|NMU||WASHINGTON, D.C.||Freedom of Information||Oct 3, 2001|
Government mapping agency blocks access to certain maps
- National Imagery and Mapping Agency prohibited the public from copying or buying specific maps while they were being reviewed for security reasons.
The National Imagery and Mapping Agency blocked access to several maps in the wake of the Sept. 11 attacks, while officials reviewed the maps for national security purposes.
“It was a precautionary measure,” said Joan Mears, a spokeswoman for NIMA.
The agency prohibited the selling or copying of all NIMA topographic maps, but some maps have been made available to the public again. Maps of U.S. military installations and detailed maps of the United States are still under review.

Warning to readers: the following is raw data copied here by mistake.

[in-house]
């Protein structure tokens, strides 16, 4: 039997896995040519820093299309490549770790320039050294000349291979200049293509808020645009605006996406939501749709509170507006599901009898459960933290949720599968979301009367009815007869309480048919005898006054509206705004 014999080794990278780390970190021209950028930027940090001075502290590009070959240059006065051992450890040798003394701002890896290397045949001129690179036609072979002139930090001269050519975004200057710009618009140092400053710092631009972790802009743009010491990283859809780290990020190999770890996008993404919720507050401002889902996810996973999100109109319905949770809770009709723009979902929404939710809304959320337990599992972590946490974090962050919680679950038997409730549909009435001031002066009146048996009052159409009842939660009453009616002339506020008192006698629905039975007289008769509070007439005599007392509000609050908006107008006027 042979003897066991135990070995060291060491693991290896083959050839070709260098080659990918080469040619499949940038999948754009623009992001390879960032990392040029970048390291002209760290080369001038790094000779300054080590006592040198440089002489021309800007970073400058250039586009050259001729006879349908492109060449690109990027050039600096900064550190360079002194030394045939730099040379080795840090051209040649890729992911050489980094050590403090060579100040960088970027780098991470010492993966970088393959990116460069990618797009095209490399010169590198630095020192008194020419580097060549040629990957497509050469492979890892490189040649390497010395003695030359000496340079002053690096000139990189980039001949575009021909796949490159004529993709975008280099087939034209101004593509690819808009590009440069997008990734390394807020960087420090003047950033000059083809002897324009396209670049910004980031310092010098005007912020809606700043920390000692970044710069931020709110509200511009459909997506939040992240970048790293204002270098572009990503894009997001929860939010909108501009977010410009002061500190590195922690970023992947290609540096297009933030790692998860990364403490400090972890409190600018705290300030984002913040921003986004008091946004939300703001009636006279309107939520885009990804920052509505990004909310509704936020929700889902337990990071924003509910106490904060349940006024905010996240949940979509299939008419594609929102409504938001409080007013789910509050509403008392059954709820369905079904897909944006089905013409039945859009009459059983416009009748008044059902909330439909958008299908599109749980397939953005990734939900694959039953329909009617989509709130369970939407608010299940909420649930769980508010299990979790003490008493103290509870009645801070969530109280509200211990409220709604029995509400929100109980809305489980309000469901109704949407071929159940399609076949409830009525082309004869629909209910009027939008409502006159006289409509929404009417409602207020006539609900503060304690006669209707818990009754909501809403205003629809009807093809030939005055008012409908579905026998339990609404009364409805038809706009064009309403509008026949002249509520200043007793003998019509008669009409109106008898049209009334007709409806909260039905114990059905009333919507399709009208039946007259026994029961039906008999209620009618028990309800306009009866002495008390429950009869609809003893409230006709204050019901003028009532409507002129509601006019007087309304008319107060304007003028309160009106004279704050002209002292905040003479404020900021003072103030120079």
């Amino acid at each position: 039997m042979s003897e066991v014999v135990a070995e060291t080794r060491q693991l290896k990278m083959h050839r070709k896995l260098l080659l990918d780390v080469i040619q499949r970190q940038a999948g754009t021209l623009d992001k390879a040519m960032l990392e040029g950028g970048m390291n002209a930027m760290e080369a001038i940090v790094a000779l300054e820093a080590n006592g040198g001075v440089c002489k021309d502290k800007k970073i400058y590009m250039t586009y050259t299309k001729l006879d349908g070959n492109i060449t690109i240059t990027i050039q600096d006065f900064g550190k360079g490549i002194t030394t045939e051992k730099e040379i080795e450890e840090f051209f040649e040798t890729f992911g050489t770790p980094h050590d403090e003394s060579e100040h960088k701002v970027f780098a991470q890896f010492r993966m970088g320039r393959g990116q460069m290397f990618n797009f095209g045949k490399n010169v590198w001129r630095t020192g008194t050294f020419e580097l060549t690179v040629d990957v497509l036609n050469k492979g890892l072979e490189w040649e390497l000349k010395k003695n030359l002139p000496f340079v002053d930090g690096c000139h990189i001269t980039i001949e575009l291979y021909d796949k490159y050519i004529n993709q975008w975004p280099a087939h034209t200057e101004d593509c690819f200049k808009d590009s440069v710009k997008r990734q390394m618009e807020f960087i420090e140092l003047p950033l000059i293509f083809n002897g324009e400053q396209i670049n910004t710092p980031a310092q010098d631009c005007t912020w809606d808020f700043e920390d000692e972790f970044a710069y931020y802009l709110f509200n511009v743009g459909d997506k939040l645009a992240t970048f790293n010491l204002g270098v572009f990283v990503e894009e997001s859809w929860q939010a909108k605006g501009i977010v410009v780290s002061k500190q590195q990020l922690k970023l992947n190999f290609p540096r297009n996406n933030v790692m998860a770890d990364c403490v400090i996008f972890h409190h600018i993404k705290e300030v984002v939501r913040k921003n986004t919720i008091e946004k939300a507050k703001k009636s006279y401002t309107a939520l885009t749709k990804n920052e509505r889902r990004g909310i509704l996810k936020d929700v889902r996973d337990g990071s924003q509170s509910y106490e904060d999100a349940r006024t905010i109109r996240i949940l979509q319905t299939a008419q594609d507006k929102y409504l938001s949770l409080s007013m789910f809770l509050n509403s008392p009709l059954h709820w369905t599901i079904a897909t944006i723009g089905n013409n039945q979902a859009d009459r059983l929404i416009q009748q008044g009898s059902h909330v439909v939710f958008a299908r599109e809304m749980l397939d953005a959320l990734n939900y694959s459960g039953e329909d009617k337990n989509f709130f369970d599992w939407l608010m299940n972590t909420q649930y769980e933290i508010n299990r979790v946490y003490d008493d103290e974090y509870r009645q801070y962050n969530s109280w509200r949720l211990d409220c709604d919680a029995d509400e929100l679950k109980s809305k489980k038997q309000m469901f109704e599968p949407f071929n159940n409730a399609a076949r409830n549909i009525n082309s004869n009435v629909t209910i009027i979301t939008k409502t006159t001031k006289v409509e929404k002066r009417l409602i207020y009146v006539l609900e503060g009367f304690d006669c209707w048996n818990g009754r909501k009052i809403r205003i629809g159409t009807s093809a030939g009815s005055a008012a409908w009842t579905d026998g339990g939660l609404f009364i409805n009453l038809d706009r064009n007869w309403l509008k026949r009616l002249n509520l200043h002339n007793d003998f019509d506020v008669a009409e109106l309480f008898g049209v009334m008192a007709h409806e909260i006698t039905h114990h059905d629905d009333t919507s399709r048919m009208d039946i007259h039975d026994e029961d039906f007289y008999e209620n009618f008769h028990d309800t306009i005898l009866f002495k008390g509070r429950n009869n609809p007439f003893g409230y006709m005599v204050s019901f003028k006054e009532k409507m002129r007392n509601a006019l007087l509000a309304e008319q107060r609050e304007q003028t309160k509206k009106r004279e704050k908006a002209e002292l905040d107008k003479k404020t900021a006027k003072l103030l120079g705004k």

Mears said these maps were under consideration because of the areas they detailed.
“The NIMA decided it would be prudent to take a look at what was out there, given light of the events on Sept. 11 and the underlying threat of further attacks,” Mears said.
According to Mears, NIMA directed the U.S. Geological Survey and the Federal Aviation Administration to halt sales of all topographical maps made by NIMA. NIMA also ordered the Library of Congress and the National Archives and Records Administration to deny public access to these maps. The only maps that were not taken into review were the nautical and aeronautical maps, which are used for air and sea navigation.
“Many of the maps were being reviewed as they were requested,” Mears said.
NIMA was created in 1996 and handles mapping and imagery services for the Defense Department and intelligence agencies. The majority of the maps are classified, but some maps and satellite images are made available to the public through certain organizations.
© 2001 The Reporters Committee for Freedom of the Press